From Russia with love: Journey to citizenship takes 20 years

Sarah's long and winding road to citizenship began 20 years ago, when she was adopted by an American journalist traveling in Kazakhstan.

WASHINGTON — I’ve heard, and recited, the Pledge of Allegiance ever since it was drilled into my brain in kindergarten. This past Wednesday, it held a deeper meaning when a room of 66 freshly-minted Americans, led by children, raised their right hands and recited the Pledge perfectly during a naturalization ceremony in Baltimore.

The group came together from 36 countries ranging from Argentina to Zambia. Many brought smiling family members, and all were waving small American flags to celebrate. Most of the men dressed impeccably for the occasion — in suits and ties that were much too warm for the oppressive heat. The women present wore heels and fancy dresses in red, white and blue.

Everyone sang the National Anthem, took an oath in unison and proudly posed for photos. So many Americans take their U.S. citizenship for granted, but for Wednesday’s group, becoming an American was a goal and the fulfillment of a life-long dream.

Having lived in New York in the shadow of the Statue of Liberty, it occurred to me that the room truly was the modern version of Ellis Island, with so many paths intersecting in the quest to be free.

Among the 66 who took the oath that day was my daughter, Sarah, the sole representative of Kazakhstan. Her long and winding road to citizenship began two decades ago, when I was among the first group of American journalists to travel to central Asia after the breakup of the Soviet Union.


An impish boy with bright blue eyes peeked at me from behind a table in a room that was impossibly neat for 20 children. As I scanned the 4-year-old room in the Kazakh orphanage, known as Nezabudka (“forget me not”), those eyes continued to follow my every move.

Soon, the skinny body also followed me around the room, flashing a mischievous grin that brightened even more when I produced a ball and tossed it for a game of catch.

I noticed his awkward movements immediately; he was all bony legs and protruding ribs. But he had a spark that was missing with the other children. They watched silently with dull eyes — a sight I’d grown accustomed to in this bleak place on the opposite side of the world.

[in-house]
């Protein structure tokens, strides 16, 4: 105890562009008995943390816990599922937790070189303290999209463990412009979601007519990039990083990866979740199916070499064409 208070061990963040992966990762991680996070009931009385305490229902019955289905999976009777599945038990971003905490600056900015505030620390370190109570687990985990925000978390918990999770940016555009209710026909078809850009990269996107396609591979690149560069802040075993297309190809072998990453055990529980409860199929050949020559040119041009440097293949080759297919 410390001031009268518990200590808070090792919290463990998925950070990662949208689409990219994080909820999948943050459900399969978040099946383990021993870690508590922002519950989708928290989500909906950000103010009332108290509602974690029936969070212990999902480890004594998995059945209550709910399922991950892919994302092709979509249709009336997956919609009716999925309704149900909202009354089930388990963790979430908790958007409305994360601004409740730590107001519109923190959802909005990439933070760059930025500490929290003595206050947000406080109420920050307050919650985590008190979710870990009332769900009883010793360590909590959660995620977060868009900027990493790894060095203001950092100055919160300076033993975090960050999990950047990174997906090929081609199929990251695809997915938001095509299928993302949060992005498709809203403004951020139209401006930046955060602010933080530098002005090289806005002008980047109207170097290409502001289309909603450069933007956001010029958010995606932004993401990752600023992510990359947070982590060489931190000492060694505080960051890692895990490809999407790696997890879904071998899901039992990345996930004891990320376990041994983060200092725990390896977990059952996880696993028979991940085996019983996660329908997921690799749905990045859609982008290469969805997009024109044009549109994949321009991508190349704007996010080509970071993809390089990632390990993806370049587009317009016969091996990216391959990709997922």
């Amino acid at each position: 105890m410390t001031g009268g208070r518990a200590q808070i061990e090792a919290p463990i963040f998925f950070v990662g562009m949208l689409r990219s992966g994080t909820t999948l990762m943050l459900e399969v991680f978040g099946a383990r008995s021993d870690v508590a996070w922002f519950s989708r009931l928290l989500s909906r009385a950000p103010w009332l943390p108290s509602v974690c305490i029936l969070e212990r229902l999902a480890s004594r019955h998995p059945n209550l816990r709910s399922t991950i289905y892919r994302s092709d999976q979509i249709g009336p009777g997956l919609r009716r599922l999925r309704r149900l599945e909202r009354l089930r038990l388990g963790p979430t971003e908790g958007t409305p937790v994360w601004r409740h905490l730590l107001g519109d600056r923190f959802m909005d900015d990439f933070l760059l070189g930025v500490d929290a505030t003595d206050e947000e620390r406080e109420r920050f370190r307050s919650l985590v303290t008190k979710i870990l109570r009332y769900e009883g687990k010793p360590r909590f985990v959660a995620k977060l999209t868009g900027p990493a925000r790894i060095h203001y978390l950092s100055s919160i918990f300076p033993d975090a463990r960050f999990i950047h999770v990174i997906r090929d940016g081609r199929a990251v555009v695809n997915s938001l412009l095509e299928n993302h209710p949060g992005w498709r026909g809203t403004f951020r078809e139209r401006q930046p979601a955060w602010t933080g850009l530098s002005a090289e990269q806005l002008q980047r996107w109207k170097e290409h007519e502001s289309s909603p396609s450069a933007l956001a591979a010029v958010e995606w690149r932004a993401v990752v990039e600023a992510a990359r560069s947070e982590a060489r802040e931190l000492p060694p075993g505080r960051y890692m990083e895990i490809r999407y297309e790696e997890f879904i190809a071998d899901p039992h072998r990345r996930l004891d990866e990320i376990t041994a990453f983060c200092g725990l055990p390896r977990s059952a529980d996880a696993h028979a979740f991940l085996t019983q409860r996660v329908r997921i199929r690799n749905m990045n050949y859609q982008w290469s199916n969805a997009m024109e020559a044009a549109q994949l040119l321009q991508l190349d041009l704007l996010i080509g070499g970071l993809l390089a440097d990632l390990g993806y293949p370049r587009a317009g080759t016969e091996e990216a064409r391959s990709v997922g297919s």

Laurie Cantillo visits Sarah, "an impish boy with bright blue eyes," in Nezabudka. (WTOP/Laurie Cantillo)

What I’d seen at Nezabudka made my heart sink. There was a medicine chest with no medicine or medical supplies; beds were lined up side-by-side; toddlers were strapped all day on potty seats in communal cribs and were given no affection or stimulation.

The children wore faded, communal clothing that was numbered, as if from a prison or concentration camp; buckets were used as toilets; and there were cement showers where children were hosed down with cold water once a week.

The outdoor area was devoid of any play equipment, and the meals consisted primarily of broth, pickled vegetables, potatoes and kefir.

Children with disfiguring conditions that are easily treated in America — such as cleft palate and Hydrocephalus — were discarded and forgotten. Shiny toys were for display only; I never saw them in the hands of a child.

Toddlers rocked and banged their heads against the wall out of boredom. Many children were sucking their thumbs in silence, and there were no books and no games of pat-a-cake. There were 20 kids in one room, but you could hear a pin drop. That was perhaps the most eerie thing about Nezabudka.

I wanted to scoop all of them up and get them out of that hell hole. Fortunately, Kazakhstan had just opened its borders to foreign adoption. The group that sponsored my trip, the Denver-based Project Open Hearts, had also begun to facilitate Kazakh adoptions, in addition to its primary mission of providing life-saving heart surgeries for needy children and adults.